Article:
One Programming source told TV Tonight their “hand would be forced” if competitors made a regular habit of coding segments of shows separately.

Peiffer recalls, “I remember somebody once coded the Lottery break which came up as a 5 minute programme. So at that point people started saying ‘Let’s run the top programmes based on anything more than 5 minutes.’

“Now we’re getting to programmes that are 7, 8, 15, 20 minutes and it’s harder to do. People are trying to see how a franchise performed, such as MasterChef, or MasterChef on Friday. I don’t have a problem with having that second layer because that programme is a little but different. But when we start chopping it up into smaller amounts then it gets to be an issue because there’s no consistency.

“I don’t think we want to start chopping the News down into quarter half hours.”

OzTAM is in early discussions with industry over the coding issue, concerned it may be causing confusion.

“We take the logs as given to us and we take all of the responses from our clients and we’ll table them at an industry forum and try to work out a solution. That could be either coming up with some rules on how to code the programmes or do it ourselves –but that adds another layer of cost because we’ve got to employ people to sit down and do it.

“For us it’s really about the industry and how they use that data that will dictate how we fall on this. They will apply pressure to the networks and us as well and we will have a robust discussion on it.

“It’s just about getting all the providers of programme names to be sensible.

“People are raising it, media buyers, people inside Programming, and the ones who are really raising it are the users –the ones who run the software who try to come up with a sensible average for a programme, and they’re the ones who seem to be doing the hard leg-work trying to put it back together.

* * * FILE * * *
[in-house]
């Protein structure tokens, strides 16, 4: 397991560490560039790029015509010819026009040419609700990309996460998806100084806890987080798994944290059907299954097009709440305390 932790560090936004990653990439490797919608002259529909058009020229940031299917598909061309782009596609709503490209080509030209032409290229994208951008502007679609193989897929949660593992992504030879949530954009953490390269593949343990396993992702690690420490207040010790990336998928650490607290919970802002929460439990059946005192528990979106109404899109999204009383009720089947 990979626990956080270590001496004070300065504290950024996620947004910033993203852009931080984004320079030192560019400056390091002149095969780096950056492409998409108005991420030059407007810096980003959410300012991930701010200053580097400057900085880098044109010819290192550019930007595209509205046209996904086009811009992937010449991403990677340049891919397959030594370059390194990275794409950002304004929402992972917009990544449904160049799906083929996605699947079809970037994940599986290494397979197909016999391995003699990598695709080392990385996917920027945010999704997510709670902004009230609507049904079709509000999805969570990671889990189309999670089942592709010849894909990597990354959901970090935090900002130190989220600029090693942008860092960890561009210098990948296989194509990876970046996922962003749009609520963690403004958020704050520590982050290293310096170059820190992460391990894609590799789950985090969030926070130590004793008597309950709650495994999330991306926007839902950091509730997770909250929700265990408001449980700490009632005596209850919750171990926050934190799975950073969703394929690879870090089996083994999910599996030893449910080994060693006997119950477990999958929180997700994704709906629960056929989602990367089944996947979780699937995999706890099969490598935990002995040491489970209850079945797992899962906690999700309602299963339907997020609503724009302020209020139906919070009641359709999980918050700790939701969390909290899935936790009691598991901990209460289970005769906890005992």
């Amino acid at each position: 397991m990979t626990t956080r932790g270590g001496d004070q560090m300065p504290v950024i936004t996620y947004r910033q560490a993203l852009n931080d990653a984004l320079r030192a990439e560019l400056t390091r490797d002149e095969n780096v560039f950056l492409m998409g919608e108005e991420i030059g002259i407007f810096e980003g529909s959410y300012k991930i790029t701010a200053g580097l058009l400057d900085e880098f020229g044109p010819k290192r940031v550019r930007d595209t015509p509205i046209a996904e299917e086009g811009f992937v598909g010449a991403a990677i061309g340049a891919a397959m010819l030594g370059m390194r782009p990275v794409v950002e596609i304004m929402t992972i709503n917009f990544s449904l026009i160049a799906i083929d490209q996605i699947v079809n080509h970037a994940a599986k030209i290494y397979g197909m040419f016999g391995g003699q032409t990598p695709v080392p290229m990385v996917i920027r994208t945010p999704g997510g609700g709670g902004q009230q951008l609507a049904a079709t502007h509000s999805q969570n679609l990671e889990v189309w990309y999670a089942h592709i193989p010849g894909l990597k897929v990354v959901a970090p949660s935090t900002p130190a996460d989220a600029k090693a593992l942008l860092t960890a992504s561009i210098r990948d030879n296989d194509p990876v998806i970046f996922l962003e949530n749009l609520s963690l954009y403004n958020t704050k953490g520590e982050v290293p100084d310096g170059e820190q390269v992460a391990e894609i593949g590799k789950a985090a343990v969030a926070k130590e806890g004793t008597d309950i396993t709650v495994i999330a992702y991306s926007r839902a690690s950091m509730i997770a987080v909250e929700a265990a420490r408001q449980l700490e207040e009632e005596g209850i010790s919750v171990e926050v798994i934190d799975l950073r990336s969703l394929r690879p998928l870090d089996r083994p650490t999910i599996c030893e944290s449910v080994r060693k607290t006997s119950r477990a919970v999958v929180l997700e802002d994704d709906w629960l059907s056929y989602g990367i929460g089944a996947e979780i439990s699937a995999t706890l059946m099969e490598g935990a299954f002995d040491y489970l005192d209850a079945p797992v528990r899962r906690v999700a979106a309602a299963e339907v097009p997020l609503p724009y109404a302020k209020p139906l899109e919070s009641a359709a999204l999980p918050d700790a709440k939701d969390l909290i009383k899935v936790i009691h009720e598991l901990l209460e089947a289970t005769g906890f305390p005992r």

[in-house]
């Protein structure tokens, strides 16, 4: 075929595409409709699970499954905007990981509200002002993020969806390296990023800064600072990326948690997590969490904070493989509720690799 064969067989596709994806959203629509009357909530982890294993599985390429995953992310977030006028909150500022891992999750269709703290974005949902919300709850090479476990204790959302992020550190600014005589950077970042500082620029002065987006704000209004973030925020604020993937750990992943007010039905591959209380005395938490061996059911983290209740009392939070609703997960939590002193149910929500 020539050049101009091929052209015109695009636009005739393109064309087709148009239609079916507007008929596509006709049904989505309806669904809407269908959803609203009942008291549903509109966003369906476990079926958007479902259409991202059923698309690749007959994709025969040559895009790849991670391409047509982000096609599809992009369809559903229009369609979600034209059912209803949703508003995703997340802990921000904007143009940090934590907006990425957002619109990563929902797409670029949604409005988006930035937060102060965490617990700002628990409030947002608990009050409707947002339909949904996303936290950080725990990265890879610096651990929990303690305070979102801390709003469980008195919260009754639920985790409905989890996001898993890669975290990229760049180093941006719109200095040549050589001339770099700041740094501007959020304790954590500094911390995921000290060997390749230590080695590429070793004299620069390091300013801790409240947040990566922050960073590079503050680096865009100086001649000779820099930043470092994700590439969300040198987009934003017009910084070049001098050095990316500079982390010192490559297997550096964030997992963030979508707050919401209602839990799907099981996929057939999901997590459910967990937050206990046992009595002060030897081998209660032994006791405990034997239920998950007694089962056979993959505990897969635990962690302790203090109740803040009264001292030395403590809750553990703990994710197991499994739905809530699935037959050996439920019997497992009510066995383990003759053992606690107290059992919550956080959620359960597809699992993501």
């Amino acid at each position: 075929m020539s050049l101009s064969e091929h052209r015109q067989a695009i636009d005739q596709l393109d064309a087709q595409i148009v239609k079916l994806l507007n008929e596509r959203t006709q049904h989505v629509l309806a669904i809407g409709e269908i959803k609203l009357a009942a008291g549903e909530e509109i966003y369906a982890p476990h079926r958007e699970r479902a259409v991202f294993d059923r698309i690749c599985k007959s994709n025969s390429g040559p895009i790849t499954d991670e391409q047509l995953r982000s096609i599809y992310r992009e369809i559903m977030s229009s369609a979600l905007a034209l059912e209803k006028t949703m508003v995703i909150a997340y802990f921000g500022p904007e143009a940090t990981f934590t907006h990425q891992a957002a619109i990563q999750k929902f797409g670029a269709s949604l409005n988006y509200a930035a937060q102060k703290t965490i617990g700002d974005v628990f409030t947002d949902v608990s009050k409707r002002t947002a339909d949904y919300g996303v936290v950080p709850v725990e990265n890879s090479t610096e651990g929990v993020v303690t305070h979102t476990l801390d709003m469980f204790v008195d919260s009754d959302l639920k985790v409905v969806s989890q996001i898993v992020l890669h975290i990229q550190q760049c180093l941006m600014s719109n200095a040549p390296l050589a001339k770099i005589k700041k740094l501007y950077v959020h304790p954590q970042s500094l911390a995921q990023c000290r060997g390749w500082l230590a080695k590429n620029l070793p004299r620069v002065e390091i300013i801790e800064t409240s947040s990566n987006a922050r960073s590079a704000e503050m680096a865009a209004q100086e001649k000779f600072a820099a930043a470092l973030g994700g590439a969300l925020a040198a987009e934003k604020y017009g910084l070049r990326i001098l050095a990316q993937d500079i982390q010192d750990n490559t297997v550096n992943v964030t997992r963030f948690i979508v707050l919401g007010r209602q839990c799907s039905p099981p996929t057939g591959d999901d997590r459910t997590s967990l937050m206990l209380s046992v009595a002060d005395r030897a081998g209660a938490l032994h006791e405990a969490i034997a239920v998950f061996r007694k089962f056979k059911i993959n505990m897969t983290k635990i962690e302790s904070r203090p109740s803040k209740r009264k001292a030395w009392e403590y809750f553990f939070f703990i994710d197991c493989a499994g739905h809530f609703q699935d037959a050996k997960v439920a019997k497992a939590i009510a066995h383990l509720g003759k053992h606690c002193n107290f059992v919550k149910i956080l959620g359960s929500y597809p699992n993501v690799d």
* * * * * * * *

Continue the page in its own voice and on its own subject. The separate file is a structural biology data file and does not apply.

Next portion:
“So we’ll discuss it and see if we can come with an industry agreement on it.”

Corones says networks need to start being more realistic so that media agencies know exactly what they’re buying into.

“I don’t think it’s ideal. In the long run you want to be looking at how a show is rating overall and networks breaking it into these special windows aren’t really doing themselves any favours,” he says.

“When they look at each other’s ratings they’re all probably rolling their eyes at one another but not prepared to back down.”

19 Responses

  1. Sometimes “a winner announced”, is filmed on the day of the finale, and the finale has been filmed at an earlier stage. MasterChef does so. Thus you can code two blocks, MC finale and MC winner. If however it its pieced or filmed within a pre-taped finale, then coding should be considered banned. If you filmed CAA in the same block, then forget the codes!

    You could also justify a sport that suggests; AFL Grand Final 2011 – pre match. AFL Grand Final 2011 – match. AFL Grand Final 2011 – post match. You’d be better off having AFL Grand Final 2011. AFL Grand Final 2011 – after the game. Most of your pre-game and game is shot at the MCG and the after stuff is mixed. Such as MCG, then Fed Square.

    We also have Logies – Red Carpet. Logies – 51st etc… You may end up with those two and then Logies – “Gold Logie announced”. Ouch! Good on OzTam for finally taking a swipe at networks coding tactics!